As ‘Freedom Day’ passes, and with my first year at Oxford drawing to a close, I have found myself reflecting upon my first year and thinking about how my experience is going to compare to that of the incoming freshers. From Freshers’ Week, to locked-down Hilary, to sunny and open Trinity, every memory of first year has been shaped by the ever-changing nature of the pandemic.
Just like any fresher who came before me, I felt anxious about starting university but this time round there were added questions surrounding the potential impact of restrictions on college life. Worries about making friends and living a few hours from home were worsened by fear of having to isolate and not be able to meet as many people as I’d hoped because of social distancing rules. I was concerned that weeks spent in isolation, particularly at the start of term, could mean that I would be left behind and struggle to integrate later as social groups were forming.
I received countless emails from College before arriving at Oxford, explaining to us the concept of the ‘household’. This meant my social life would be limited to the nine people who were randomly allocated to the same corridor as me. Since you could only socialise with your household, there was a certain sort of pressure placed on the cultivation of these friendships. I was immensely lucky to get along with the people in my household almost immediately – they are still some of my closest friends. However, not everyone had the same luck. Some people became isolated if they didn’t particularly click with those next door to them which is an inevitable and unfortunate consequence of limitations on the people whom you could socialise with.
As expected, the restrictions shaped my Freshers’ Week experience. October saw the Rule of Six being introduced, hospitality venues closing at 10 pm and the introduction of the tiered system, with Oxford moved to Tier Two by the end of the month. In comparison, the 2021 freshers won’t have any of these limitations in place, as the current situation stands. Rather than nights at the college bar, Bridge, and Plush, as next years’ cohort will experience, our evenings were spent mostly in our corridor, where we played tipsy card games and watched horror movies. On the one occasion we did go out the Rule of Six meant that we were split across two tables, a less-than-ideal situation when you’ve only known each other for three days. Even at our Freshers’ Formal we were sat within our ten-person bubble, away from the other households – not that we knew any of their names anyway.
Compared to other colleges, however, we were relatively lucky as our JCR was kept open as an indoor social space, enabling us to safely socialise with other households – a privilege that some colleges did not offer. This helped me to branch out beyond my own household and was a reminder that social life stemmed beyond our corridor, though in any normal year, we would have met these people a lot more quickly.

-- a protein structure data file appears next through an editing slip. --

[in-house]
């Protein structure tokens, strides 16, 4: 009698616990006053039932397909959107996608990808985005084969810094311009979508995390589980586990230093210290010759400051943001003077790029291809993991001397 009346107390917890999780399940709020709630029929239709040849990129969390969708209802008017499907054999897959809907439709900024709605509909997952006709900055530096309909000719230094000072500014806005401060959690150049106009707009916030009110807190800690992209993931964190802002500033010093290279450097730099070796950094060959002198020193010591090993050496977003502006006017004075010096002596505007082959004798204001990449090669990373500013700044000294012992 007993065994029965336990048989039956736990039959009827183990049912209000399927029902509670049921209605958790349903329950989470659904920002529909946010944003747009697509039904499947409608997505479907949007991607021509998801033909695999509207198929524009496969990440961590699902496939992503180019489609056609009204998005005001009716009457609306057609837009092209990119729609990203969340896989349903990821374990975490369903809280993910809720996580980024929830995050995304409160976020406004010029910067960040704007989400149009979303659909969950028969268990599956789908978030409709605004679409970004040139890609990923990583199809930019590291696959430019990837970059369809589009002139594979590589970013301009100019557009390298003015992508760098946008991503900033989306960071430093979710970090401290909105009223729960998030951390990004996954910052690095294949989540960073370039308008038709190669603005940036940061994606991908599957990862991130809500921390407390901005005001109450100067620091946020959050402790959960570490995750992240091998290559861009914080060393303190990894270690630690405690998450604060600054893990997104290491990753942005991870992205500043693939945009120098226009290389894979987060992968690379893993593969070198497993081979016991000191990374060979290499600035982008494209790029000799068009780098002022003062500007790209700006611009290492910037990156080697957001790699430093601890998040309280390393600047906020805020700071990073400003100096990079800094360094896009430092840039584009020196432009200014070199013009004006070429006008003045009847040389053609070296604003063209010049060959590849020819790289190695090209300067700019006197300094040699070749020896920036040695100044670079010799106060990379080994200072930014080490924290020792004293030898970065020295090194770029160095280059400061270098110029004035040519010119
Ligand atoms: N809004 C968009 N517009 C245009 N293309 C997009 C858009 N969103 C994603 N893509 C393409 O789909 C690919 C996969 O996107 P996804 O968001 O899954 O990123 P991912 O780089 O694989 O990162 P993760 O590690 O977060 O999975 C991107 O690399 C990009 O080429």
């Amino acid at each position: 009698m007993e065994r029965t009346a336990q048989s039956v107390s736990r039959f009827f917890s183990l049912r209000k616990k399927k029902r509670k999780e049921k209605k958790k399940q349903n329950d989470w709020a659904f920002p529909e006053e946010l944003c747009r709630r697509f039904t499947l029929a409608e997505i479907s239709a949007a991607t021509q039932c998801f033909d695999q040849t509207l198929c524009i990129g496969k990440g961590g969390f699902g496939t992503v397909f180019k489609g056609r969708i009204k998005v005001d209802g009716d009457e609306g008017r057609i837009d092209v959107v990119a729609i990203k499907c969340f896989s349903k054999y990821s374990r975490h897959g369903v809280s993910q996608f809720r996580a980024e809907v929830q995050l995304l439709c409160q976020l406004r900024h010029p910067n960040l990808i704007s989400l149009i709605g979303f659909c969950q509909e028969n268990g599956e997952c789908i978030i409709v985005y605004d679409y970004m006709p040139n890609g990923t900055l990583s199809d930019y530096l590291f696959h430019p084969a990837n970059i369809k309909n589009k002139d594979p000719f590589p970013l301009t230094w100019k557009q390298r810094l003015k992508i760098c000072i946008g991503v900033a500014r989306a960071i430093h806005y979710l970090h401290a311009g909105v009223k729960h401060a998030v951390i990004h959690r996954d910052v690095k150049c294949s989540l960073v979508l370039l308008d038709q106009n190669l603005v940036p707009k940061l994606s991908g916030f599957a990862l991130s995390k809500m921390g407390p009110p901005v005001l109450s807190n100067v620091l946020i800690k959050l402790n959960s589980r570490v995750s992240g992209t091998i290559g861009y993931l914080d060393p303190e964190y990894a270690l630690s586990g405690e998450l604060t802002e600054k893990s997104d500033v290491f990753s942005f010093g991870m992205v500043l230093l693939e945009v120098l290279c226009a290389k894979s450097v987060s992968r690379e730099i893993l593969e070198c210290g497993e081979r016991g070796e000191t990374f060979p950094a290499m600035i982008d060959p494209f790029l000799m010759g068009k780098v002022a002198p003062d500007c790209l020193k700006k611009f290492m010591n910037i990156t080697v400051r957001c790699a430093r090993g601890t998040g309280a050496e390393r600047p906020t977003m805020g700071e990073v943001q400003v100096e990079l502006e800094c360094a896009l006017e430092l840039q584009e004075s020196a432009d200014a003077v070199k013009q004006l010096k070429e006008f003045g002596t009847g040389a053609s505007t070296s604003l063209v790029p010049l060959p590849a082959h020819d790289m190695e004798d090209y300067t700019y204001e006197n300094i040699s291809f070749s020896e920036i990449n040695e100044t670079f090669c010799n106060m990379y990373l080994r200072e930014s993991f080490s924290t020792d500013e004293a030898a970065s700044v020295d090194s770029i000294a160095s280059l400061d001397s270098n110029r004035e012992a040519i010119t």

As necessary as the restrictions may have been, I felt as though they delayed the making of friendships and therefore memories too. I only met one of my closest friends in college, for example, in Seventh Week of Michaelmas because she was outside my household and spent numerous weeks in isolation. It may not have taken that long for me to meet her in any other year. Now that I know a lot more of my year group in college, part of me does yearn for the Freshers’ Week that we never had for that exact reason, particularly as terms at Oxford are short enough anyway. I’m sure we could have all made a lot more memories and met those who turned out to be our friends a lot more quickly.
Perhaps to those who had a ‘normal’ Freshers’ Week, my experience seems reminiscent of a quiet night in, missing the drunken mistakes and clubbing until the early hours of the morning that defined it for them. While part of me wishes that I could’ve had that experience, I actually found my own Freshers’ Week to be a lot less intimidating than how I imagine the alternative to be, because I met people on a smaller scale and the household system allowed for the formation of a tight-knit group which I now cherish.
Yet, that doesn’t mean that I am not more than slightly envious of the incoming freshers. Hopefully, they will not know an Oxford in lockdown and can enjoy a flourishing social life that is both safe and enjoyable, not only with those in their household but also with others, both within and outside of college.
Covid restrictions defined my first year at Oxford and though I have many incredible memories from the past year, I am personally very excited to experience a more open Oxford. However, I wouldn’t discourage a 2021 fresher from knocking on the door of the room next to theirs – a card game and a conversation can go a long way.